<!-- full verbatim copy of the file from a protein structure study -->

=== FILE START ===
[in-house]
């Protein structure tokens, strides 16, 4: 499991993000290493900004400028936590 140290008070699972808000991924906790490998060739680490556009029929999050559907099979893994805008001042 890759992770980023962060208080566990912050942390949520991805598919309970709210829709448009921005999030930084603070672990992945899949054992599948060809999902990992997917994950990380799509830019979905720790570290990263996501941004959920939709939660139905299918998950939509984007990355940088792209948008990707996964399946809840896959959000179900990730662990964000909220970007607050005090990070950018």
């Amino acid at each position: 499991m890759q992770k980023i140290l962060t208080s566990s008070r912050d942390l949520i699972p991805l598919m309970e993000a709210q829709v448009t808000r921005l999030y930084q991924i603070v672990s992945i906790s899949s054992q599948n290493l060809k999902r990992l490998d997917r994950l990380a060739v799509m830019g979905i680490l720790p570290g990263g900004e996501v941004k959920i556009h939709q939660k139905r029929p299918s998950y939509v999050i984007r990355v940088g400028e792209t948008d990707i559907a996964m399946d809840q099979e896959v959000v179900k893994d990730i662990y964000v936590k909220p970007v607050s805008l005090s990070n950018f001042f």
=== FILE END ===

[in-house]
């Protein structure tokens, strides 16, 4: 499991993000290493900004400028936590 140290008070699972808000991924906790490998060739680490556009029929999050559907099979893994805008001042 890759992770980023962060208080566990912050942390949520991805598919309970709210829709448009921005999030930084603070672990992945899949054992599948060809999902990992997917994950990380799509830019979905720790570290990263996501941004959920939709939660139905299918998950939509984007990355940088792209948008990707996964399946809840896959959000179900990730662990964000909220970007607050005090990070950018």
């Amino acid at each position: 499991m890759q992770k980023i140290l962060t208080s566990s008070r912050d942390l949520i699972p991805l598919m309970e993000a709210q829709v448009t808000r921005l999030y930084q991924i603070v672990s992945i906790s899949s054992q599948n290493l060809k999902r990992l490998d997917r994950l990380a060739v799509m830019g979905i680490l720790p570290g990263g900004e996501v941004k959920i556009h939709q939660k139905r029929p299918s998950y939509v999050i984007r990355v940088g400028e792209t948008d990707i559907a996964m399946d809840q099979e896959v959000v179900k893994d990730i662990y964000v936590k909220p970007v607050s805008l005090s990070n950018f001042f």